M16 in Hubble

M16 in OSN
M16 in SNO
HNO Palette
M16 in HNO


To my eyes M17 looks dramatically different in a photo as opposed to what you see visually. I suspect this is mostly due to using narrowband filters.  Processing with Pixinsight is also part of the reason since one of the major goals is to compress the dynamic range to see dimmer details.  If I use a simple log on the image I get something that is much closer to what I visually observe in the 30" Challenger .
<M17 in HubblePalette

R=O G=S B=N" title="R=O G=S B=N
<M17 in OSN
M17 in SNO

HNO Palette
M17 in HNO

Processing Details

Data was collected between May and July 2014 at -30C and -25C.  Unfortunately due to tracking problem many of the images were rejected from the final mix. The ones that were left are good.

Nitrogen 26x900
Oxygen 17x900
Sulfur 12x900

Color Calibration

Instead of trying to preserve the relative levels of the filters we used color calibration on the strong nebula as a "white" reference.  That adjusted the levels of the channels to give a more balanced image.  Otherwise Hydrogen would be the only thing displayed.

Managing star shapes and size

One of the most important things we learned at Katonah was how to build good star masks. PixInsight provides a tool for doing this directly, but it is difficult to fine tune the results of the tool.  At the workshop we learned to use MLT to perform an initial extract.  We then used Curves, MT, and convolution in whatever combination gave us a satisfactory mask.
Once I had the mask I protected the stars particularly from the sharpening operations.

Many of these techniques are also covered in IP4P section 3 PI-11 and PI-12.

Managing star colors

One of the other uses for the mask was to correct the horrid star colors that result from using the narrowband filters.  With a suitable mask from above one can then apply corrections.  We were taught to do this either by removing saturation or by overwriting with a luminance.  I found the latter worked better.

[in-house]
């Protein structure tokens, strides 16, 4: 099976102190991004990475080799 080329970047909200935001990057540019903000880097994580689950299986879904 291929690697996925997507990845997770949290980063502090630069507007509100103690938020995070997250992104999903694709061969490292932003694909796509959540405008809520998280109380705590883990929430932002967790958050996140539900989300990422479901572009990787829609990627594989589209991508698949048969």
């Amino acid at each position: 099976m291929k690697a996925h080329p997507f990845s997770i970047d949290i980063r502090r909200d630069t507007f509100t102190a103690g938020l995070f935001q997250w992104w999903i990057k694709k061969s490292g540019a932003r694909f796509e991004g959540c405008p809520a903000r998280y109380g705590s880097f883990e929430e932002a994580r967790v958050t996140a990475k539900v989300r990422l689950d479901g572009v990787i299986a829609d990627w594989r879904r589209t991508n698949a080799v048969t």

In addition I am following the IP4P set of tutorials. Section 3 PI-12 contains a number of suggestions on using the Color Saturation tool to correct the star halos.  This allows the precise color of the halo to be mitigated. In addition this tutorial and the previous also cover some of the same mask techniques covered at Katonah.
MidLevel Details< Using curves on a Luminance extract it is possible to isolate the mid level intensities (25-60%) and then apply color saturation or boost the luminance. Either or both bring out details in the more subtle portions of the nebula.


In my first round of processing I used Drizzle.  This technique allows the image to be magnified by reaching into the dithered image to recover more information.  

Because my tracking is not good enough for 1.5"/pixel resolution the image required deconvolution.  In this round of processing I chose to not attempt drizzle.  The original drizzled images are available on the old processing page

Copyrights For Photos

Creative Commons License
Except as noted,all work on this site by Robert J. Hawley is licensed under a Creative Commons Attribution-Noncommercial-Share Alike 3.0 United States License. This permits the non commercial use of the material on this site, either in whole or in part, in other works provided that I am credited for the work.